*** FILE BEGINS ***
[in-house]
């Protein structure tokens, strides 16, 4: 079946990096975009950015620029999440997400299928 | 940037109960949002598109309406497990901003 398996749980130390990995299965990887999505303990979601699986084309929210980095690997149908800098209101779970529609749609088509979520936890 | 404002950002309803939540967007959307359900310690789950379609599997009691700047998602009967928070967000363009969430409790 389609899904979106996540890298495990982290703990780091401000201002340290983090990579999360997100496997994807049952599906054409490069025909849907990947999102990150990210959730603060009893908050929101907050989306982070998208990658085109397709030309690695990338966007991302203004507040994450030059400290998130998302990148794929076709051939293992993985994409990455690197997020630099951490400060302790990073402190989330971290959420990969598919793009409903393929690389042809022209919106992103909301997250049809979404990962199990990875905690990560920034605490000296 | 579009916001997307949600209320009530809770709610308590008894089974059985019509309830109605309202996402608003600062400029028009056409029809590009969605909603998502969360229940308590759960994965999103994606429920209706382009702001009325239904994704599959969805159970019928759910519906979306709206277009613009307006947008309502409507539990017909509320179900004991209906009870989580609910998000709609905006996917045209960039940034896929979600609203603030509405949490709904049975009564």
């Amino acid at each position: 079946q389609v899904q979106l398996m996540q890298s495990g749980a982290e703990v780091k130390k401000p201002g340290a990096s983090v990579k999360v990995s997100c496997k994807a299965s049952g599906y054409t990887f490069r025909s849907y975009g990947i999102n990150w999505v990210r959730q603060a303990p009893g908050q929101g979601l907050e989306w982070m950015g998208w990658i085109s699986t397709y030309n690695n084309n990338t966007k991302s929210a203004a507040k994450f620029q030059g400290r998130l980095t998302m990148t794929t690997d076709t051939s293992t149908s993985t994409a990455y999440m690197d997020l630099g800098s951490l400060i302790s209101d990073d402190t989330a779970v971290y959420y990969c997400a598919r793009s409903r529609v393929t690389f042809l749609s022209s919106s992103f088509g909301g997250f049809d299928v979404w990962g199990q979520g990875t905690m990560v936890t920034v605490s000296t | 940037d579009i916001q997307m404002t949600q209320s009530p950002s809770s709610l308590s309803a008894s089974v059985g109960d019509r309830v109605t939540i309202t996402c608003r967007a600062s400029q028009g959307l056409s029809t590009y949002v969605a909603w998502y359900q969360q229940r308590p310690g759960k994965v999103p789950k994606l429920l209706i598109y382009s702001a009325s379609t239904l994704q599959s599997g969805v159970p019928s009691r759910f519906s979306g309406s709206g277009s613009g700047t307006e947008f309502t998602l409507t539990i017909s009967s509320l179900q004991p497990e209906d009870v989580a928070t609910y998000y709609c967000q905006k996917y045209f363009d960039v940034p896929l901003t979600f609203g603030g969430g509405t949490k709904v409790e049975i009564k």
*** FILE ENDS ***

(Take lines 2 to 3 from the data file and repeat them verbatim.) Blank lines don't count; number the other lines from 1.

């Protein structure tokens, strides 16, 4: 079946990096975009950015620029999440997400299928 | 940037109960949002598109309406497990901003 398996749980130390990995299965990887999505303990979601699986084309929210980095690997149908800098209101779970529609749609088509979520936890 | 404002950002309803939540967007959307359900310690789950379609599997009691700047998602009967928070967000363009969430409790 389609899904979106996540890298495990982290703990780091401000201002340290983090990579999360997100496997994807049952599906054409490069025909849907990947999102990150990210959730603060009893908050929101907050989306982070998208990658085109397709030309690695990338966007991302203004507040994450030059400290998130998302990148794929076709051939293992993985994409990455690197997020630099951490400060302790990073402190989330971290959420990969598919793009409903393929690389042809022209919106992103909301997250049809979404990962199990990875905690990560920034605490000296 | 579009916001997307949600209320009530809770709610308590008894089974059985019509309830109605309202996402608003600062400029028009056409029809590009969605909603998502969360229940308590759960994965999103994606429920209706382009702001009325239904994704599959969805159970019928759910519906979306709206277009613009307006947008309502409507539990017909509320179900004991209906009870989580609910998000709609905006996917045209960039940034896929979600609203603030509405949490709904049975009564």
């Amino acid at each position: 079946q389609v899904q979106l398996m996540q890298s495990g749980a982290e703990v780091k130390k401000p201002g340290a990096s983090v990579k999360v990995s997100c496997k994807a299965s049952g599906y054409t990887f490069r025909s849907y975009g990947i999102n990150w999505v990210r959730q603060a303990p009893g908050q929101g979601l907050e989306w982070m950015g998208w990658i085109s699986t397709y030309n690695n084309n990338t966007k991302s929210a203004a507040k994450f620029q030059g400290r998130l980095t998302m990148t794929t690997d076709t051939s293992t149908s993985t994409a990455y999440m690197d997020l630099g800098s951490l400060i302790s209101d990073d402190t989330a779970v971290y959420y990969c997400a598919r793009s409903r529609v393929t690389f042809l749609s022209s919106s992103f088509g909301g997250f049809d299928v979404w990962g199990q979520g990875t905690m990560v936890t920034v605490s000296t | 940037d579009i916001q997307m404002t949600q209320s009530p950002s809770s709610l308590s309803a008894s089974v059985g109960d019509r309830v109605t939540i309202t996402c608003r967007a600062s400029q028009g959307l056409s029809t590009y949002v969605a909603w998502y359900q969360q229940r308590p310690g759960k994965v999103p789950k994606l429920l209706i598109y382009s702001a009325s379609t239904l994704q599959s599997g969805v159970p019928s009691r759910f519906s979306g309406s709206g277009s613009g700047t307006e947008f309502t998602l409507t539990i017909s009967s509320l179900q004991p497990e209906d009870v989580a928070t609910y998000y709609c967000q905006k996917y045209f363009d960039v940034p896929l901003t979600f609203g603030g969430g509405t949490k709904v409790e049975i009564k």